" We asked. their names. Wallee Awa '—‘ Cootlee '—was the answer. Of what tribe ? Oneida,' was the reply, in a voice low and melancholy as the note of the whip-poor-will, giving the soft Italian sound to the vowels, and four syllables to the word. They were delicately made, of the usual

height of American women, and their features were good, without being pretty. About their necks, arms, and ankles, they wore strings of cheap or- naments, pewter medals and coarse glass beads, with the addition of a few scraps of tin, the refuse of some tin-shop passed on their way. One, the grandmother, was a Christian ; the other two were Pagans. "There was something startling and very painful in hearing these poor creatures within our own commimity, and under our own roaf, declaring them- selves heathens! They paid very little attention to the objects about them, until the youngest of the three observed a small Chinese basket on a table near her. She rose silently, took the basket in her hand, examined it care- fully, made a single exclamation of pleasure, and then exchanged a. few words with her companions in their own wild but musical tongue. They an seemed struck with this specimen of Chinese ingeuuity.

"They asked, as usual, for bread and cold meat ; and a supply was cheer- fully given them, with the addition of some cake, about which they appear- ed to care very little. In the mean time, a messenger had been sent to one of the shops of the village, where toys and knicknacks for children were sold ; and he returned with a handful of copper rings and brooches' pewter. medals, and bits of bright ribands, which were presented to our guesits : the simple creatures looking much gratified, as well as surprised, although their thanks were brief, and they still kept up the true 'Indian etiquette of master- ing all emotion. They were, indeed, very silent and unwilling to talk, so that it was not easy to gather much information from them ; but their whole appearance was so much more Indian than we had been prepared for, while their manners were so gentle and womanly, so free from anything coarse or rude in the midst of their untutored ignorance, that we were much pleased with the visit."

It must not be forgotten that rural nature—atmospheric effects, the appearance of the landscape, term naturte, and the actions and habits of the animal creation—are the main features of the book. Mingled with these are frequent reflections, appropriate and seldom overdone, with occasional digressions on the kindred usages of other countries in reference to the subject in hand. This passage on old trees will give an idea of Miss Cooper's general description, where a vein of reflection is intermingled.

" The forest lands of America preserve to the present hour something that is characteristic of their wild condition, undisturbed for ages. They abound in ruins of their own. Old trees, dead and dying, are left standing for years, until at length they are shivered and broken by the winds, or they crumble slowly away to a shapeless stump. There was no forester at hand to cut them down when the first signs of decay appeared ; they had no uses then, now they have no value. "Broken limbs and dead bodies of great trees lie scattered through the forests : there are spots where the winds seem to have battled with the woods. At every step one treads on fallen trunks, stretched in giant length upon the earth—this still clad in its armour of bark, that bare and mouldering, stained by green mildew—one a crumbling mass of fragments, while others again lie shrouded in beautiful mosses, long green hillocks marking the grave of trees slowly turning to dust. Young trees are frequently found growing upon these forest rums : if a giant pine or oak has been levelled by some storm, the mass of matted roots and earth will stand upright for years in the same position into which it was raised by the falling trunk; and ocess-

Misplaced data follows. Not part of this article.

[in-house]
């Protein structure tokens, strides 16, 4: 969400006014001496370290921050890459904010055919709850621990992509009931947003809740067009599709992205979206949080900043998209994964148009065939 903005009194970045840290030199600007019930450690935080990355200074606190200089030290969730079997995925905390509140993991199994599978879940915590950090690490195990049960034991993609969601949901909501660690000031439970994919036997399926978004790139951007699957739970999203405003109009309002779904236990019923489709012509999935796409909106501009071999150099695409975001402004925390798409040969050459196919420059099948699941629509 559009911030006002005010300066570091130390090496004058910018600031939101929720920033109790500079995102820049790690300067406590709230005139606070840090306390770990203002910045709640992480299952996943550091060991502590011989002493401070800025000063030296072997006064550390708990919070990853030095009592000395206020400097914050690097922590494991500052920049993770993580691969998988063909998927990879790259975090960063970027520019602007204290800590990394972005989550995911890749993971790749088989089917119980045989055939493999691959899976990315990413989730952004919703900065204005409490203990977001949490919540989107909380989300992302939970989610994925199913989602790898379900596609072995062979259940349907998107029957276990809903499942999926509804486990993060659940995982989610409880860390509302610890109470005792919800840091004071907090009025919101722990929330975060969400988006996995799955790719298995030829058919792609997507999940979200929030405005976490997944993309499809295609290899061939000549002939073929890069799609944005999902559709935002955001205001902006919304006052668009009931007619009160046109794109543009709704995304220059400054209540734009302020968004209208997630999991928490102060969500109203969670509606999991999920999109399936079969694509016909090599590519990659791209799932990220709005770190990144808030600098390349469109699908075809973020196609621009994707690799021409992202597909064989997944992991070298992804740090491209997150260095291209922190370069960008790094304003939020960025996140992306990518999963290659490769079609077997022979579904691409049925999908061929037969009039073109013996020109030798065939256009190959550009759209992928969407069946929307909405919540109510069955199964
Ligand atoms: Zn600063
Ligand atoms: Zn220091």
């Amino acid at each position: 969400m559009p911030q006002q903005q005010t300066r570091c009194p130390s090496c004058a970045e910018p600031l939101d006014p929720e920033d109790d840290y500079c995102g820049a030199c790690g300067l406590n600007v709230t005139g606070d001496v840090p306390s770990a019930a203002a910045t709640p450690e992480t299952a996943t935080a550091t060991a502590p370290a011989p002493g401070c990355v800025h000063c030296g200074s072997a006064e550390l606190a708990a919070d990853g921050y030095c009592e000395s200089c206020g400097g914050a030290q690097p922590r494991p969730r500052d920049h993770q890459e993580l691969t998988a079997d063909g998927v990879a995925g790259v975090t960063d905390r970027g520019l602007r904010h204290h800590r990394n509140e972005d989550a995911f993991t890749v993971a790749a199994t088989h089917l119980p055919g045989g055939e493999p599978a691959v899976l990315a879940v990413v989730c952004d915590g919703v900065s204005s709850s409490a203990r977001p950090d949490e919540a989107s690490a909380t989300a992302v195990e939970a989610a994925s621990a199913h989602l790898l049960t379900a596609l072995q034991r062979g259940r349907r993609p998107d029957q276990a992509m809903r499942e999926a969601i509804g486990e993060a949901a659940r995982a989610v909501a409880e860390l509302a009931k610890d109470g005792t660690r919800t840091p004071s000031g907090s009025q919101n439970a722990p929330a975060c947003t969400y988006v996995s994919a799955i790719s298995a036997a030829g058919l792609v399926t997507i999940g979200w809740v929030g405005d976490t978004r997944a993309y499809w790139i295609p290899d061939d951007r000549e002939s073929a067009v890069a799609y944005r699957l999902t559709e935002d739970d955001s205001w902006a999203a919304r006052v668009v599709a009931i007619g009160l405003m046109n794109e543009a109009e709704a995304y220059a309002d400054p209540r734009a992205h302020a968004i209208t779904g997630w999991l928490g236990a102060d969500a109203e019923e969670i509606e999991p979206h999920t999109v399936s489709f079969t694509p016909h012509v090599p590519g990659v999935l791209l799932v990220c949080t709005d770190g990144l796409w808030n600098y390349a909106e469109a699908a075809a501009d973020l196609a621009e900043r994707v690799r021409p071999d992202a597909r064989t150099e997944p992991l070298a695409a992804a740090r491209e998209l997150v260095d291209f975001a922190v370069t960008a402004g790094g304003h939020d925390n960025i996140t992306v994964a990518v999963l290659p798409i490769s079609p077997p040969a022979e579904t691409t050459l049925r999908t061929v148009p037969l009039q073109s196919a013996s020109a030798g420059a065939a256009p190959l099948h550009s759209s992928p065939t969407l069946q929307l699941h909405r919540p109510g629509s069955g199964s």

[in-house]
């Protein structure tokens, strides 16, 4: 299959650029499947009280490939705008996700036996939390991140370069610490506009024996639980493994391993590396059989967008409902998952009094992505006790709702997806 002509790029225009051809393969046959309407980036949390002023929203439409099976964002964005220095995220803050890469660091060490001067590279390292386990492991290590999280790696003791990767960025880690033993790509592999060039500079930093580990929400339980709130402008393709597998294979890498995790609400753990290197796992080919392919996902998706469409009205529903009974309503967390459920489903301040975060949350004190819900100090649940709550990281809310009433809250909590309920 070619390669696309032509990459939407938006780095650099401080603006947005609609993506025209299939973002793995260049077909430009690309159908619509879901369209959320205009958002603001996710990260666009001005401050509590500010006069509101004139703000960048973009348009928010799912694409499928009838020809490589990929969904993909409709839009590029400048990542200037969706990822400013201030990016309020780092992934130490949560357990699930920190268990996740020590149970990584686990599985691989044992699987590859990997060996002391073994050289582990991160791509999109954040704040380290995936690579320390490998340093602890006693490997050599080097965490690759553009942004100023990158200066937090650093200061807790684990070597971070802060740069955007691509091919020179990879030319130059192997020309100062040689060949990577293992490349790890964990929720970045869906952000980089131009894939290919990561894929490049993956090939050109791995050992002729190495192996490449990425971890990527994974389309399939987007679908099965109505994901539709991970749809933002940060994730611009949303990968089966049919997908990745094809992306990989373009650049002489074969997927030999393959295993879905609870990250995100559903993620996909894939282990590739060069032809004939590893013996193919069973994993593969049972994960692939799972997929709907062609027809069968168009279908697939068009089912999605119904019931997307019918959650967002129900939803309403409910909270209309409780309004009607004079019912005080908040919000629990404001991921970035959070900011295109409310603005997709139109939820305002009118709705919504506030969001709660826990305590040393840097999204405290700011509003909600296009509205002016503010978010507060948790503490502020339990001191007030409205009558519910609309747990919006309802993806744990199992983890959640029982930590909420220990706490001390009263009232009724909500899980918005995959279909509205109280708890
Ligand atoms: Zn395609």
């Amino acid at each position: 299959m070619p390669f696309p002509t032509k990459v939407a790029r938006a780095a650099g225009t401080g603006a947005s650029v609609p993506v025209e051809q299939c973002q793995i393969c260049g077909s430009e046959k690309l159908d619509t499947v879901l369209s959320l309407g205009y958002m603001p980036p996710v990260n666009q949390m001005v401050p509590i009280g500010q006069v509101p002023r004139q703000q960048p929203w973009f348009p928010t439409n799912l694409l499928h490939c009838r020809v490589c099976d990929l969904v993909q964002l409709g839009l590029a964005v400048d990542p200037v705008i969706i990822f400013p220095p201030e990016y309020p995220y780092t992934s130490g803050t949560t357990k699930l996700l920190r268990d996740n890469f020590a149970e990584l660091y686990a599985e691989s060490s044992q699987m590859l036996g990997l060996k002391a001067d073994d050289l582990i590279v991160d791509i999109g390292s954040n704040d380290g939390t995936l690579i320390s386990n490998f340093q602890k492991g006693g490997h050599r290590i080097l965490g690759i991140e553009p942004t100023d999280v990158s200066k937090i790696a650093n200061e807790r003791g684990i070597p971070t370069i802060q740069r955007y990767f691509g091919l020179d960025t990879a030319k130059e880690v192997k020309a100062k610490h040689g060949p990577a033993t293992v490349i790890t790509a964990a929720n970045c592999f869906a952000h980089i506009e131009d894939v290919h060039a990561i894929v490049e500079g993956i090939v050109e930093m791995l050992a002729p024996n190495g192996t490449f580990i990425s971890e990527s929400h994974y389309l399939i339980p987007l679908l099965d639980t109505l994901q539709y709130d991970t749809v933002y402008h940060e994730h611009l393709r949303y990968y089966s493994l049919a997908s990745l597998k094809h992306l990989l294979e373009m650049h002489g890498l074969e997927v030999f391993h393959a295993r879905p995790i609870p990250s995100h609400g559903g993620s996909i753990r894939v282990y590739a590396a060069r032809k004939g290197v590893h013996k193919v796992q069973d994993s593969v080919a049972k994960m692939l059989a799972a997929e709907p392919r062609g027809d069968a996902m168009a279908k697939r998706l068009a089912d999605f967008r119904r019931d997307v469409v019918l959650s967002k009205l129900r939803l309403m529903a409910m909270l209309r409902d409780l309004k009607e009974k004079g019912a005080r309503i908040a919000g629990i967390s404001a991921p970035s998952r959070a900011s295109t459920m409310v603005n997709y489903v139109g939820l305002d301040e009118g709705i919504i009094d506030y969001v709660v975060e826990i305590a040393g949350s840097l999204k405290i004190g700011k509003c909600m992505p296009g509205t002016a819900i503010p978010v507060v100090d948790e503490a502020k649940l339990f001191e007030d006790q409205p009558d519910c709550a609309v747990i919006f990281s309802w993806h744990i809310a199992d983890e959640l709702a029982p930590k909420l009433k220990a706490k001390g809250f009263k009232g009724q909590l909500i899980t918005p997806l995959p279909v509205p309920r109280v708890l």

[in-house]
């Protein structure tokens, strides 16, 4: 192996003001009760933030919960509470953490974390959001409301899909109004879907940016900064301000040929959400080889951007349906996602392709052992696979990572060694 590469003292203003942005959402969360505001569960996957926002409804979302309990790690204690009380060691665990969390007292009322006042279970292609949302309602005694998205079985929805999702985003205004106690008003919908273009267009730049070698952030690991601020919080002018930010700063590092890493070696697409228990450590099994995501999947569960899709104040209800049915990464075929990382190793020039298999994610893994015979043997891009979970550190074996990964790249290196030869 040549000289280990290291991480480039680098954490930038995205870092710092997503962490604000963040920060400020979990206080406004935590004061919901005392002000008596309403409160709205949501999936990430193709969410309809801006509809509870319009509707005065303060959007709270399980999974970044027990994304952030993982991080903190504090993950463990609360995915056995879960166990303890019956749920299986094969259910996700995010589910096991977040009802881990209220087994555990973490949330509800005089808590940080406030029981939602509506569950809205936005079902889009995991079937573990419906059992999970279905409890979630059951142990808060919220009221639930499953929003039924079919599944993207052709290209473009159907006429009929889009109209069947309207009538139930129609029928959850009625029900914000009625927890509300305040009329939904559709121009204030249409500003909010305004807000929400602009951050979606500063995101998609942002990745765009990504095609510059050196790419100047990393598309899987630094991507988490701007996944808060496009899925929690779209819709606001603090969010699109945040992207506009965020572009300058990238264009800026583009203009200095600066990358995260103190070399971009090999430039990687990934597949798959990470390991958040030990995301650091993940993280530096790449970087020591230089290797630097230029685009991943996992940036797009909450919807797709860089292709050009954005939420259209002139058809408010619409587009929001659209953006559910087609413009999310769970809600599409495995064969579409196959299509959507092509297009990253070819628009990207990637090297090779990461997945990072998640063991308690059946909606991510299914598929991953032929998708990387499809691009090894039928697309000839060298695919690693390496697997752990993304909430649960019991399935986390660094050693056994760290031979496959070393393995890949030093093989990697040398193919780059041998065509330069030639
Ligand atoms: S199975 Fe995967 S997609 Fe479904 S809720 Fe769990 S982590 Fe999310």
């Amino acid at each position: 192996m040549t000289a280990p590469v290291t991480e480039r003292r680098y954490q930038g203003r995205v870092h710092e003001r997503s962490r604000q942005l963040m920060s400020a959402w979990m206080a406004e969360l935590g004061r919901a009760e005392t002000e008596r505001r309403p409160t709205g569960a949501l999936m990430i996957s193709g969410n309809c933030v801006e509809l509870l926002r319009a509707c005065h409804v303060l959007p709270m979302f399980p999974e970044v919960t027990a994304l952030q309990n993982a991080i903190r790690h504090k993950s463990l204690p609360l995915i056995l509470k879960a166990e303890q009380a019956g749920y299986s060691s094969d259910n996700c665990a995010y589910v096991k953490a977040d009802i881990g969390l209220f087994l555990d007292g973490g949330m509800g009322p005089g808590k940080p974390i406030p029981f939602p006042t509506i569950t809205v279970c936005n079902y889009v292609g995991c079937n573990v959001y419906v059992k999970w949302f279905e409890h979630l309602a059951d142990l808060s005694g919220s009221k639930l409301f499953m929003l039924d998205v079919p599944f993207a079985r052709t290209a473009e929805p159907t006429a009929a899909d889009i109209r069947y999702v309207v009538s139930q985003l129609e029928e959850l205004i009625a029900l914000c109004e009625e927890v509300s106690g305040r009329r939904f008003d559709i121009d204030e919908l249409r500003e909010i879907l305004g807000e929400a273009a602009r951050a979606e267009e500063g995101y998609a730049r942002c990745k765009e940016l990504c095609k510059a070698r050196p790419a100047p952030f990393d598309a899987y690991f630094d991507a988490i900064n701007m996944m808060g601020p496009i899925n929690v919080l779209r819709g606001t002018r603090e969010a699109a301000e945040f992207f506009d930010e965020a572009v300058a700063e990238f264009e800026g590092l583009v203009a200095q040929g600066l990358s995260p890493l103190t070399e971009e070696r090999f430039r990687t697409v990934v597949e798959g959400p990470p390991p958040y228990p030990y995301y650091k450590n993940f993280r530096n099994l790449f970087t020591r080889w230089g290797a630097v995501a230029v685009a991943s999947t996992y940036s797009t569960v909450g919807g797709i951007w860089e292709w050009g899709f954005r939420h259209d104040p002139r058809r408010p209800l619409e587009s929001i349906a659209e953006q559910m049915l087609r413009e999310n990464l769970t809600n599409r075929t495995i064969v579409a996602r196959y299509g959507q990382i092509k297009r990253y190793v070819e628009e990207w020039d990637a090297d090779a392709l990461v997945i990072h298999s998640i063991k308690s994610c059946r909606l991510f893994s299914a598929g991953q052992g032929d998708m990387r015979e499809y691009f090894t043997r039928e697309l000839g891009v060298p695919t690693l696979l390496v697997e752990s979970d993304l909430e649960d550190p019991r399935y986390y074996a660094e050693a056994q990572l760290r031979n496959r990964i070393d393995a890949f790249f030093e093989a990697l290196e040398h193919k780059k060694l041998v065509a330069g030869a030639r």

41, &tonally a good-sized hemlock, or pine, or beech, is seen growing from the summit of the mass, which in itself is perhaps ten or twelve feet • h.

"We have found a stout tree, of perhaps twenty years' grow which has sprung from a chance seed, sown by the winds on the prostrate trunk of a fallen pine or chestnut, growing until its roots have stretched down the side of the mouldering log and reached the earth on both sides, thus holding the crumbling skeleton firmly in its young embrace. The decay of these dead trees is strangely slow ; prostrate pines have been known to last fifty years undecayed, still preserving their sap; and upright grey shafts often remain standing for years, until one comes to know them as familiarly as the living trees. Instances are on record where they have thus remained erect in death for a space of forty years. Amid this wild confusion, we note hero and there sonic mark left by civilized man ; the track of wheels a rude road sprinkled over by withered leaves, or the mark of the axe, sliarp and clean, upon a stump close at hand, reminding us how freely and how richly the forest contributes to the wants of our race."

The following passage apropos to the termination of the harvest somewhat modifies the European notion of the absence of poverty in America.